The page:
To the narrative which we have now analyzed, are subjoined, beside the notes and illustrations, the substance of which we have noticed as we proceeded, an excellent dissertation upon the internal evidence of Adams's story, already mentioned, and a valuable Appendix in two parts; one containing Information or Remarks touching the interior of Africa ; the other consisting of a Sketch of the Population of West Barbary, taken from the information of Mr Dupuis.

In the first part of this Appendix, we find a curious account of Tombuctoo and the trade of the Niger, procured in 1764 for

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a governor of Senegal by an Arabic interpreter attached to a journey to Galam. It is as follows, translated from the original French.

• After many difficulties, I have at length found a man lately returned from Tombuctoo, from whom I have obtained better information of the country than from any other person. I have spoken to several merchants, who have reported some things to me, but I confide most in this last, who is lately returned, who has assured me, that the vessels which navigate in the river of Tombuctoo do not come from the sea ; that they are vessels constructed at Tombuctoo, which are sewed either with cordage or with the bark of the cocoa tree, he does not exactly know which ; that these vessels only go by tracking and by oars (or paddles).

• He says, that the inhabitants of the city of Tombuctoo are Arabs; that it is a large city, and that the houses have three or four stories. He says, that the caravans which come to Tombuctoo, come from the side of Medina, and bring stuffs, white linens, and all sorts of merchandise. That these caravans are composed only of camels, that they stop at the distance of half a league from Tombuctoo, and that the people of Tombuctoo go there to buy the goods, and take them into the city; afterwards, that they equip their vessels to send them to Genné, which is another city under the dominion of Tombuctoo, and that the inhabitants of Tombuctoo have correspondents there. The people of Genné in their turn equip their vessels, and put into them the merchandise which they have received from the people of Tombuctoo, with which they ascend the river. It is to be remarked, that the separation of the two rivers is at half a league from Genné; and Genné is situated between the two rivers like an island. One of these rivers runs into Bambarra, and the other goes to Betoo, which is a country inhabited by a people of a reddish colour, who are always at war with the Bambarras. When they go out to war against the Bambarras, they are always five months absent. After the barks of Genné have gone a great distance up the river, they arrive at the fall of Sootasoo, where they stop and can proceed no further. There they unload their salt and other merchandise, and carry them upon the backs of asses, and upon their heads to the other side of the fall, where they find the large boats of the Negroes, which they freight ; and ascend the river to the country of the Mandingoes, who are called Malins, and who are near to the rock Gouvina.' p. 195, 196, note.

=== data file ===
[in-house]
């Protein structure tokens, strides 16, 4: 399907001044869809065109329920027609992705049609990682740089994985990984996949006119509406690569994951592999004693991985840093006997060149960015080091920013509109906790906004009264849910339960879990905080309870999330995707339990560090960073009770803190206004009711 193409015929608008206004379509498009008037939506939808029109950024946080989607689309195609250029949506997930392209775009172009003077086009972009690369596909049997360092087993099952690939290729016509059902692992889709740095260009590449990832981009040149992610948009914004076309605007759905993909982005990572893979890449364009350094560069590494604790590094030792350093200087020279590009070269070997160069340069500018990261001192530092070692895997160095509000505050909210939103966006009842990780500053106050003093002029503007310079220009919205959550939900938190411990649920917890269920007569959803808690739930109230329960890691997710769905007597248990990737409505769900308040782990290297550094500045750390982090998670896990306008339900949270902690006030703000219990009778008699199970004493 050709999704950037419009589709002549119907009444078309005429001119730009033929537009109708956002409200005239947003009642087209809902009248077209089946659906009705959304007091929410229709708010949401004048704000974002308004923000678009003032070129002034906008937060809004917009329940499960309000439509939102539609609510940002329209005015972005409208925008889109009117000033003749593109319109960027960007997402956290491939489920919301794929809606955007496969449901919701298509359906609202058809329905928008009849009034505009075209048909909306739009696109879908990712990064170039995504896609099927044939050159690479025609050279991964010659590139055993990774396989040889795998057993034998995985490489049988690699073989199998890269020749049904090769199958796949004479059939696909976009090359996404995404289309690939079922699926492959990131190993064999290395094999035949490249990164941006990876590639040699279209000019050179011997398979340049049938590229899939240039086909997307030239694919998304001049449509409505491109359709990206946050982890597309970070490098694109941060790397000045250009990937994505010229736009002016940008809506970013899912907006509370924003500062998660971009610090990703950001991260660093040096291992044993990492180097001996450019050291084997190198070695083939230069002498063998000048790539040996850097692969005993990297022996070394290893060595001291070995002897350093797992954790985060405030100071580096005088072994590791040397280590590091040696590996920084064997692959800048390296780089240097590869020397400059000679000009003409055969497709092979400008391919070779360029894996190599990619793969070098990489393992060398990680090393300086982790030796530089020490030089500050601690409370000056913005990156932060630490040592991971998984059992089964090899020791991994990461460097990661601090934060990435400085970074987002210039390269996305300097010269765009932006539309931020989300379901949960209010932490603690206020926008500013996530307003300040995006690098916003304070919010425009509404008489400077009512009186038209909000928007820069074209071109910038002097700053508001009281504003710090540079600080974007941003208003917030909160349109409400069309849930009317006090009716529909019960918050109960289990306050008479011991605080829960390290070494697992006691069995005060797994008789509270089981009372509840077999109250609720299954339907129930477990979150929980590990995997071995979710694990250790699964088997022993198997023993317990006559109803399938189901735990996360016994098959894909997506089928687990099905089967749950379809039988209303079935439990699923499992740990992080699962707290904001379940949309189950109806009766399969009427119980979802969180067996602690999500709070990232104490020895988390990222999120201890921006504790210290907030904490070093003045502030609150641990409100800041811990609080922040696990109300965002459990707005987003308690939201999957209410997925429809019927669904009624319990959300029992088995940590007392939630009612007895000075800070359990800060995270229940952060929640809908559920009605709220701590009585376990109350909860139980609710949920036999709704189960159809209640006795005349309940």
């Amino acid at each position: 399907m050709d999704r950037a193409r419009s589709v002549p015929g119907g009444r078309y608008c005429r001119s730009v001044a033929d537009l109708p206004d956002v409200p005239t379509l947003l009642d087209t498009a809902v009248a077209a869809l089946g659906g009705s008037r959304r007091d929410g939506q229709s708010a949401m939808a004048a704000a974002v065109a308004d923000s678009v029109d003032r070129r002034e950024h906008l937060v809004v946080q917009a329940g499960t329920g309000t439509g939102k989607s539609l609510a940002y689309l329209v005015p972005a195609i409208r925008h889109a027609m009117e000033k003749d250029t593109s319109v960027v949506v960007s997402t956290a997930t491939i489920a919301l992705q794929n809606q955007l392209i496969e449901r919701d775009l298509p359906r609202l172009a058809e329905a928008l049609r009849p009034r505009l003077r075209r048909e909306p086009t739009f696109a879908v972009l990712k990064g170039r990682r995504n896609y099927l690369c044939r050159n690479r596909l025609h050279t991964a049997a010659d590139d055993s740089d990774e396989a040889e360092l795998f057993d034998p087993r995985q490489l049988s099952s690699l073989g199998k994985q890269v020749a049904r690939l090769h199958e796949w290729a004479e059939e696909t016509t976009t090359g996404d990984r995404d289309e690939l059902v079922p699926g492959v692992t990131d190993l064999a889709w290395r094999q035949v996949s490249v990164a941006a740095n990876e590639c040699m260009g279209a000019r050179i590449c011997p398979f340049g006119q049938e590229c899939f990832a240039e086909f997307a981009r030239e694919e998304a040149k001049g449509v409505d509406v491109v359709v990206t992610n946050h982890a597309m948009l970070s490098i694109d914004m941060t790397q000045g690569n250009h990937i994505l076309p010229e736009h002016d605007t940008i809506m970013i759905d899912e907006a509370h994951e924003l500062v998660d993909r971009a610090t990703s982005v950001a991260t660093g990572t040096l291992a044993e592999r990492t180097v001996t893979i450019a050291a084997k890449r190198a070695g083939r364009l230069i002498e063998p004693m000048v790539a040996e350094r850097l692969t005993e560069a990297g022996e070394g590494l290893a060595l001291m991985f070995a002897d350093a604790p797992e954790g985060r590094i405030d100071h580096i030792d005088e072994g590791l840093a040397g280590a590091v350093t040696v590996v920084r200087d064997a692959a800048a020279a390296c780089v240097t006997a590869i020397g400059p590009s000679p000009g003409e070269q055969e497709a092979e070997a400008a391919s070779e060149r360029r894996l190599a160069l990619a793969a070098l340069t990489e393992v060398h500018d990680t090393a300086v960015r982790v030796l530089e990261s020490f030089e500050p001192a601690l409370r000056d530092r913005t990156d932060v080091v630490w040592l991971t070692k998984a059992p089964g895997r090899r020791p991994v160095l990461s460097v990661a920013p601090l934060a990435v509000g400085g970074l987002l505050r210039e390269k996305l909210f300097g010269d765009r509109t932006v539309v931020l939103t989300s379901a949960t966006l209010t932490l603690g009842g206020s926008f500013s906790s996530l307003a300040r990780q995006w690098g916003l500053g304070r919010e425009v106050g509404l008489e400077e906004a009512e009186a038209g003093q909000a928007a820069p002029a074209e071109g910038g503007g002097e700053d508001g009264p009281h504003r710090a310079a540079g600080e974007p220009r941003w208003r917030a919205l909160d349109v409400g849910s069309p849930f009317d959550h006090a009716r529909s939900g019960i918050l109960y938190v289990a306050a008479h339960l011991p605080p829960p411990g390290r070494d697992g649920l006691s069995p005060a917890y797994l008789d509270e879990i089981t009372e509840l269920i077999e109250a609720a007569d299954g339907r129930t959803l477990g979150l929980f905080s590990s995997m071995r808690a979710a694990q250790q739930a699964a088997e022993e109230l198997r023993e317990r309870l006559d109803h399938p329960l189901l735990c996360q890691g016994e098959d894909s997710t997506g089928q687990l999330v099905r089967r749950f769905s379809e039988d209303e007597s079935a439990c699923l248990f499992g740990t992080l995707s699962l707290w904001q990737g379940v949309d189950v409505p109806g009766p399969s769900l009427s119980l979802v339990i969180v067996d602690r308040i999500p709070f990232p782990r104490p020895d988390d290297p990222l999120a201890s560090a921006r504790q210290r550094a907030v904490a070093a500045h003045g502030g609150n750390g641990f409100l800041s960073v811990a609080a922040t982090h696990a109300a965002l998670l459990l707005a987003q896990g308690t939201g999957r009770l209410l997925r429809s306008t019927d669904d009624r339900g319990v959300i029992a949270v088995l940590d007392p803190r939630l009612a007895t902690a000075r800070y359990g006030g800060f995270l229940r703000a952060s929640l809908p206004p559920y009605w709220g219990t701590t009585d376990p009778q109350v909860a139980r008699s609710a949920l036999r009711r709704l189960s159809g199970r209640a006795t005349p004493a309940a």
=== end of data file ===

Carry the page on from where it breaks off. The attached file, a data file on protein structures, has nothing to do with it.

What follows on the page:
The gentleman who obtained this information, says, that during his residence at Senegal, of three or four years, he was at great pains to verify it by various inquiries; and that from the result of these, as well as from his confidence in the character and talents of the person who procured it for him, he had an entire reliance upon its accuracy, It is confirmed, VOL. XXVI. NO, 52.

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moreover, in some material points, by Mungo Park; nevertheless, it appears to be, in one particular, tinged with that love of the marvellous, which prevails in almost all accounts of Tombuctoo previous to the narrative of Adams. The houses are described as having three or four stories, contrary to the express and distinct statement of Adams. The account of the boats, and navigation generally, agrees completely with his, and is at variance with all the other tales, so easily invented, and so greedily swallowed, of square-rigged vessels driving a prodigious inland commerce.

The second part of the Appendix is well deserving of attention. It gives an aceount of the three races, Berrebbers, Arabs, and Moors, who inbabit Western Barbary. The first are the descendants of the original inhabitants before the Arabian conquest; their language varies in its dialects, but all of them are entirely different from the Arabic; and Mr Dupuis offers no conjectures whether or not they may be corruptions of the ancient Punic and Numidian. The Shilluh, or Berrebbers of the South, differ from the other tribes in appearance, and are distinguished by more warmth of attachment, as well as vehemence of passion. Nor are they ever known to violate the security of any person or property furnished with their protection. He relates a remarkable anecdote of this tribe.